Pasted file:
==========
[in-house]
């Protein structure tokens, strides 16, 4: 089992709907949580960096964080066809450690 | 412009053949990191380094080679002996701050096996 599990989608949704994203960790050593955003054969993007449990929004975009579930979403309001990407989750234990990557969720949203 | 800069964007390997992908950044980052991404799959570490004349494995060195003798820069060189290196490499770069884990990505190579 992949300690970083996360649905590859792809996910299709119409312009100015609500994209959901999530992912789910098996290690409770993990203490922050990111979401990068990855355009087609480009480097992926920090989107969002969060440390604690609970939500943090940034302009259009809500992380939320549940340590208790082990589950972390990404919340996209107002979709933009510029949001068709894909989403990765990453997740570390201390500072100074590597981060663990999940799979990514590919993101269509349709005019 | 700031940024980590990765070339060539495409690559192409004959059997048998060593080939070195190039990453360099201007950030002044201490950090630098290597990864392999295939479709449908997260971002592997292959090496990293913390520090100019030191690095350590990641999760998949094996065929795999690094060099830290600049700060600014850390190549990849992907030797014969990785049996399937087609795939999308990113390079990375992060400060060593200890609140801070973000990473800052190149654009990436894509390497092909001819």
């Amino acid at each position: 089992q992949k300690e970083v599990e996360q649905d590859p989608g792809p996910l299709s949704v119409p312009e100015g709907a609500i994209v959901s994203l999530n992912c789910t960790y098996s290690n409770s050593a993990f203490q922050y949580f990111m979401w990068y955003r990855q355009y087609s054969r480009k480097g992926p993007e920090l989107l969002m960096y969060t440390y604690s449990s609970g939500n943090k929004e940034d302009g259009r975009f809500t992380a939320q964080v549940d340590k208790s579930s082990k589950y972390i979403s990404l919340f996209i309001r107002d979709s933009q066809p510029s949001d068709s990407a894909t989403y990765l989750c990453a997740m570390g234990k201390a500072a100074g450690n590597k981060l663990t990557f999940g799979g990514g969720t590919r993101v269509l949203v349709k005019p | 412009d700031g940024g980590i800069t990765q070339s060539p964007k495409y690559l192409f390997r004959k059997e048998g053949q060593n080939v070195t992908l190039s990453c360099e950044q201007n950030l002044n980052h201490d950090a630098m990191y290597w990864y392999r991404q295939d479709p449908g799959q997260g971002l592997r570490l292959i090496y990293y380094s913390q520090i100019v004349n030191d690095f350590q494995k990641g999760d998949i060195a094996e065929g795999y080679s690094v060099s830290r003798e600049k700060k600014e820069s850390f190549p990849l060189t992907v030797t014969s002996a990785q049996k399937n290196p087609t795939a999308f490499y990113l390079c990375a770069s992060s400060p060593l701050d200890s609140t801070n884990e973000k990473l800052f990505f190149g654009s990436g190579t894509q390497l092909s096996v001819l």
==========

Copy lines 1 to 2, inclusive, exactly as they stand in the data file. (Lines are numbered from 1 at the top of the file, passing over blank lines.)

[in-house]
């Protein structure tokens, strides 16, 4: 089992709907949580960096964080066809450690 | 412009053949990191380094080679002996701050096996 599990989608949704994203960790050593955003054969993007449990929004975009579930979403309001990407989750234990990557969720949203 | 800069964007390997992908950044980052991404799959570490004349494995060195003798820069060189290196490499770069884990990505190579 992949300690970083996360649905590859792809996910299709119409312009100015609500994209959901999530992912789910098996290690409770993990203490922050990111979401990068990855355009087609480009480097992926920090989107969002969060440390604690609970939500943090940034302009259009809500992380939320549940340590208790082990589950972390990404919340996209107002979709933009510029949001068709894909989403990765990453997740570390201390500072100074590597981060663990999940799979990514590919993101269509349709005019 | 700031940024980590990765070339060539495409690559192409004959059997048998060593080939070195190039990453360099201007950030002044201490950090630098290597990864392999295939479709449908997260971002592997292959090496990293913390520090100019030191690095350590990641999760998949094996065929795999690094060099830290600049700060600014850390190549990849992907030797014969990785049996399937087609795939999308990113390079990375992060400060060593200890609140801070973000990473800052190149654009990436894509390497092909001819």